Tweak'e is on the money. If your going to go with wireless internet, consider a multi port route, in the meantime use straight through cable with a crossover adapter as suggested, then you can remove the adapter and use the same cable..

Cheers Murray P

Mada
25-10-2004, 12:49 PM
Plus I only have one modem and the other computer is situated in a place with no phone jack.

Mada
25-10-2004, 12:51 PM
Does this mean I can access the internet from the other computer (it has no modem, because it is in a room with no phone jack and until now, networking both my computers was not an option)?

tweak\'e
25-10-2004, 12:53 PM
murry you just reminded be......wireless network. if the wireing is going to be a major consider a wireless network. drawback of wireless however is sicurity and cost.

mada.....how far away is the other pc ?

tweak\'e
25-10-2004, 12:55 PM
>Does this mean I can access the internet from the other computer

yes it can be done.

Mada
25-10-2004, 12:57 PM
Umm, about 30 meters away.

tweak\'e
25-10-2004, 01:00 PM
>Umm, about 30 meters away.

provided you can get a wire there then there's no problem.

Mada
26-10-2004, 08:46 AM
Thank you very much everyone for all of your help. I hope to have a working network set up soon.
Just two more things: I suppose that setting up a network with Win XP Pro is a no-brainer? And also, what happens when you network a Win 98 SE computer with a Win XP Pro computer? Food for thought.

Rob99
26-10-2004, 09:05 AM
Come back here when you get the hardware sorted and tell us what you are going to use. Dont use the wizzards, as a manual setup is easy and just as fast.

Spacemannz
26-10-2004, 09:16 AM
And also, what happens when you network a Win 98 SE computer with a Win XP Pro computer?

Nothing happens it works if u configure it properly. 98 can read ntfs on a network, (if thats what you were asking / worried about).

If u formatted in NTFS and vice-versa. Its when u format in NTFS and have XP and 98 on the same hdd that u have probs with 98.

Rob99
26-10-2004, 09:30 AM
Networks are simmilar to the internet.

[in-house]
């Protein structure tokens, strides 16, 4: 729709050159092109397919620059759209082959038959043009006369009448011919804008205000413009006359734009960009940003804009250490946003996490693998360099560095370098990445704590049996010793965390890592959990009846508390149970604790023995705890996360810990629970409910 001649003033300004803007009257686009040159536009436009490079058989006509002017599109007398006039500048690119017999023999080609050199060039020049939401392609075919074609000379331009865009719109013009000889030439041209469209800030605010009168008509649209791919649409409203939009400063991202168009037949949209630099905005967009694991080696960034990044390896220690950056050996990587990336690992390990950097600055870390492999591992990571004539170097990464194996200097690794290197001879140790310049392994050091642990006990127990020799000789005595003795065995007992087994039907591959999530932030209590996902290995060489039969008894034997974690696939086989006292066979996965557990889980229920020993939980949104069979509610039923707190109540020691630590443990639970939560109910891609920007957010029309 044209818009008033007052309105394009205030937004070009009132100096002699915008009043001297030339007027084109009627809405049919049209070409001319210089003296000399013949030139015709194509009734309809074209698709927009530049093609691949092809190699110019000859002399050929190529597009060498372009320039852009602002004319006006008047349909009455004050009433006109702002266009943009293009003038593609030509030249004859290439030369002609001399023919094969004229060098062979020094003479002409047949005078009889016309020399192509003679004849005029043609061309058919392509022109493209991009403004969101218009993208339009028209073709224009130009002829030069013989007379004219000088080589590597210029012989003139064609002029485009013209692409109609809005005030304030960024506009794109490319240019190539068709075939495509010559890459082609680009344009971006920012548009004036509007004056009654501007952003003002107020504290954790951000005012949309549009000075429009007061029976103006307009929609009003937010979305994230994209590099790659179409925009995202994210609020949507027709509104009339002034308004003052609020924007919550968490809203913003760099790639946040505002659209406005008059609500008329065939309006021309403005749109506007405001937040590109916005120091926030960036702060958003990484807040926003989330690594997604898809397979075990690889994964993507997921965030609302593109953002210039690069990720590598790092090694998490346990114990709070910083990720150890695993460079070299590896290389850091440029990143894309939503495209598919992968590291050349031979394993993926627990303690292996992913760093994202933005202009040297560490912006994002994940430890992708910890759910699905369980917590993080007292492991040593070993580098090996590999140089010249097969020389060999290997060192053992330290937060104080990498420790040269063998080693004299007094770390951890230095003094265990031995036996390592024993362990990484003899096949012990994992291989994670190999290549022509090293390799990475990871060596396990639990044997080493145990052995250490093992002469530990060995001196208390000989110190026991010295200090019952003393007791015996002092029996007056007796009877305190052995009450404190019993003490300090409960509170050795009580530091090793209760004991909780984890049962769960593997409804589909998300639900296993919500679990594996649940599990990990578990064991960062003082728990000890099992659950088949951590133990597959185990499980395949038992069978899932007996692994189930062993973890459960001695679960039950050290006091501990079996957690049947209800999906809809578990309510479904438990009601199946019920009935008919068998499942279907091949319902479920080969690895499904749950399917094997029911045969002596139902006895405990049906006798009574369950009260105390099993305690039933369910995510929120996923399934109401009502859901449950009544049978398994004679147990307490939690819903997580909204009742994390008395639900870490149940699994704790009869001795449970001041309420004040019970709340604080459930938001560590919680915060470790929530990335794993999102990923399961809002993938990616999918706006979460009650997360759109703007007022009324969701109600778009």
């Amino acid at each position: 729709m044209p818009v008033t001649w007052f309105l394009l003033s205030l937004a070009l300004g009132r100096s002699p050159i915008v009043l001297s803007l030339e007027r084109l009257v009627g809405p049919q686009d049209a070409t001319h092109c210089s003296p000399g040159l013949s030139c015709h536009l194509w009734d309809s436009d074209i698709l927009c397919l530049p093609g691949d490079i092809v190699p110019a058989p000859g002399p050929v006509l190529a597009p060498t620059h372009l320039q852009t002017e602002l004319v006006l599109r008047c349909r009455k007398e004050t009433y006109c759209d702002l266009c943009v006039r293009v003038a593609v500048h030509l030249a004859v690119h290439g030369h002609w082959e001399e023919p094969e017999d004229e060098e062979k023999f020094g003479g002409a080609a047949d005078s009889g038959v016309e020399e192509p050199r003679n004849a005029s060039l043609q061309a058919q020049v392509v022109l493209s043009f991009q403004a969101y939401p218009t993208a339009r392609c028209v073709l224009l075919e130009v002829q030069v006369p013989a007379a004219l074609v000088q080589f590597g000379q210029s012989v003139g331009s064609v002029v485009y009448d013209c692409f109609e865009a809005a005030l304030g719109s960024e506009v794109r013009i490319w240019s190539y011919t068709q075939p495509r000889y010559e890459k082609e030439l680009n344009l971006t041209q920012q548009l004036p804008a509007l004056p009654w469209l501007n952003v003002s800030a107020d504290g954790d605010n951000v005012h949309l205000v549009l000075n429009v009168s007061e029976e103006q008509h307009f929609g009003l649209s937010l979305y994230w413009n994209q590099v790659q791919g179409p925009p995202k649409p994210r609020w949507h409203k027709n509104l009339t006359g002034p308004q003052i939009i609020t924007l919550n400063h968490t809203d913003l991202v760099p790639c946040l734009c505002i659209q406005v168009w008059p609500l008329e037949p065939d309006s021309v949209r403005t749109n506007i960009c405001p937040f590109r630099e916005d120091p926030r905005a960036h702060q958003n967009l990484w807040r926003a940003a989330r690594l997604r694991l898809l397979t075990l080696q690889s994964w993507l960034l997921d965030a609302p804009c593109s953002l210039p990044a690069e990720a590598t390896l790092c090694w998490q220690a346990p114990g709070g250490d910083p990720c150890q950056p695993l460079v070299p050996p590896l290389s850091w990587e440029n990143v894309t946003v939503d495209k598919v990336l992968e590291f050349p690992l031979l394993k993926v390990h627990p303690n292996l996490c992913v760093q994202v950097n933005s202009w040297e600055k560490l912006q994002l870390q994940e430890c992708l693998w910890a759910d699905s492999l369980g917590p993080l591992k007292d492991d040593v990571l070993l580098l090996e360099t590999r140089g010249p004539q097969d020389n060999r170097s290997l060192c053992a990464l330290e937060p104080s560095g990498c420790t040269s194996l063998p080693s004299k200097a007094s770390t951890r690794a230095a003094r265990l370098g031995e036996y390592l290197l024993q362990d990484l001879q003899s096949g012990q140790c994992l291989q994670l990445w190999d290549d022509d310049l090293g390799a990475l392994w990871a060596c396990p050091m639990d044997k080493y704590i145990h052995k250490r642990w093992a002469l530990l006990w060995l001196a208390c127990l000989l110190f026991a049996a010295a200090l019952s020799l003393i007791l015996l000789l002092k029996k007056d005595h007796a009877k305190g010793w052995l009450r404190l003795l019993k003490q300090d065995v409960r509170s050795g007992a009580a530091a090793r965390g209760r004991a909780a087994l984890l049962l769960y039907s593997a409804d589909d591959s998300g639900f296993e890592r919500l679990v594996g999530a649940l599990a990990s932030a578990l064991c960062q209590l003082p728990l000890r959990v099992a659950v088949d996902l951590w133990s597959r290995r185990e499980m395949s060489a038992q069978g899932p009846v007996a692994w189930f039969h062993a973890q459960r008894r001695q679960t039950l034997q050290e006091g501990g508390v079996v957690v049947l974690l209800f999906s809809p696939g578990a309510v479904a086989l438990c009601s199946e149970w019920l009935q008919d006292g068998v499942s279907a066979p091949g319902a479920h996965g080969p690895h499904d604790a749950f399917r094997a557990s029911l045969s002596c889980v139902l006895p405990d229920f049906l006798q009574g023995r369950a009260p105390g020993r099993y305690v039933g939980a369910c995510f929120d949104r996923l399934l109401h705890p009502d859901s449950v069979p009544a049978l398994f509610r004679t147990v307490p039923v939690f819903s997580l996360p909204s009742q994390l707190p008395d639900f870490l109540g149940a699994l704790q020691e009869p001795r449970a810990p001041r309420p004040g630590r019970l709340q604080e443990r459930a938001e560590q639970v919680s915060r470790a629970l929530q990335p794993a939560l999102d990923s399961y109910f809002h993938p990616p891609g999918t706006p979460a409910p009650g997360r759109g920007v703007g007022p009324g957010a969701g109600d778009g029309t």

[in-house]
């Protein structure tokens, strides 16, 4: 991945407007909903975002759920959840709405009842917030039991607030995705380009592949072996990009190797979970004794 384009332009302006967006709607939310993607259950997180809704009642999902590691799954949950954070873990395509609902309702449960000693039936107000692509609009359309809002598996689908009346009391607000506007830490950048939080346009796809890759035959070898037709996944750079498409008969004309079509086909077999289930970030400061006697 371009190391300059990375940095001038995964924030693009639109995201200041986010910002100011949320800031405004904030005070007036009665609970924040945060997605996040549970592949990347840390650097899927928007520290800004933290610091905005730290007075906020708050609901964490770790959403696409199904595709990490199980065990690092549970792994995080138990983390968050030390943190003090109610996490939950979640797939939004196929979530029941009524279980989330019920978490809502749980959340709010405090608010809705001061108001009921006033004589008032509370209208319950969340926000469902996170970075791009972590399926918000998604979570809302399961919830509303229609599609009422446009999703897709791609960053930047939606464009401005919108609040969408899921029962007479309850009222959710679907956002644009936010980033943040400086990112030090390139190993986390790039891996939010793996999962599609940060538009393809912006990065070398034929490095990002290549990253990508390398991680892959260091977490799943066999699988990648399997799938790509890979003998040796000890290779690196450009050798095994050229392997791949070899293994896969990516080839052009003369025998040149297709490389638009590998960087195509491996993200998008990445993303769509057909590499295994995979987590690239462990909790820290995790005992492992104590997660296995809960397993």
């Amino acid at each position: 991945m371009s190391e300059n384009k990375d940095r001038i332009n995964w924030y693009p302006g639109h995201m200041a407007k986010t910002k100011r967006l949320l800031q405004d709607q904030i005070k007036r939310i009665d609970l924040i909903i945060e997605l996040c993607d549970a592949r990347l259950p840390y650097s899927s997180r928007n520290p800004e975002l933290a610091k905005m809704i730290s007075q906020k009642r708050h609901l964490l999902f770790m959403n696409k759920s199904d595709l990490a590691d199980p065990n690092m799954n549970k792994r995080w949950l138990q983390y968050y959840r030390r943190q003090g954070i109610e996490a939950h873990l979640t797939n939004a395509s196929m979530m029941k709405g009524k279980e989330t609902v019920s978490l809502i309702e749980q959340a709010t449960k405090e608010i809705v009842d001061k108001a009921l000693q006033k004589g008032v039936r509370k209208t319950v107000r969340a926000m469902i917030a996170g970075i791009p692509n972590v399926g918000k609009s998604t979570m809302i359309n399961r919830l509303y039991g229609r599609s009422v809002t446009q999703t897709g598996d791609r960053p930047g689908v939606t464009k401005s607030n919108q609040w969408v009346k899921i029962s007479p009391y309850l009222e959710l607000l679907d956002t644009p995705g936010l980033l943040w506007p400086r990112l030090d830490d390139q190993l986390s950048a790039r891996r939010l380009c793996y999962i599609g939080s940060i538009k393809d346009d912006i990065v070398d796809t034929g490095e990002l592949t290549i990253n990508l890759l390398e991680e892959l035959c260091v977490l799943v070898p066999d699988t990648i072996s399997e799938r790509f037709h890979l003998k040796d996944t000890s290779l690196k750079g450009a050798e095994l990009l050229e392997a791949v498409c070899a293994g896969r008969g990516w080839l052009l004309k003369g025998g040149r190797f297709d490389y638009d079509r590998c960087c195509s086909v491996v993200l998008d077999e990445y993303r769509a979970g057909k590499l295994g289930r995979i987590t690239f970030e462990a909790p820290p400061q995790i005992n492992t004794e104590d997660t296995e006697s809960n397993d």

It dosent matter what computers are on each end, nix, apple, pc, alien.

Pete O\'Neil
26-10-2004, 09:54 AM
If your going to run a 30m cable its probably a better idea to run a normal patch cable and get a crossover adapter. That way if you decide you want to upgrade the network at a later date by adding a switch you wont need to run a new cable. Granted you could recrimp the cable or use the uplink port on a switch, but using a patch cable will be less hassle.

bk T
26-10-2004, 10:12 AM
> ... Dont use the
> wizzards, as a manual setup is easy and just as fast.

If I remember correctly, I read in one article (can't remember where) saying that in XP, we have to run the Wizard ( for network setup) at least once to establish a network connection.

How true is it?

45South
26-10-2004, 10:27 AM
Not true, best done manually

Mada
26-10-2004, 01:11 PM
>If your going to run a 30m cable its probably a better idea to run a normal patch cable and get a crossover adapter. That way if you decide you want to upgrade the network at a later date by adding a switch you wont need to run a new cable.

Yes, but that would probably be more expensive + I don't have any plans for a third computer (but it could happen).

Dusty
26-10-2004, 03:38 PM
Hi Mada.

I am just starting to look into networking and found this website which loke FAQ #60 might be useful

http://www.pcstats.com/articleview.cfm?articleID=1427


Good luck.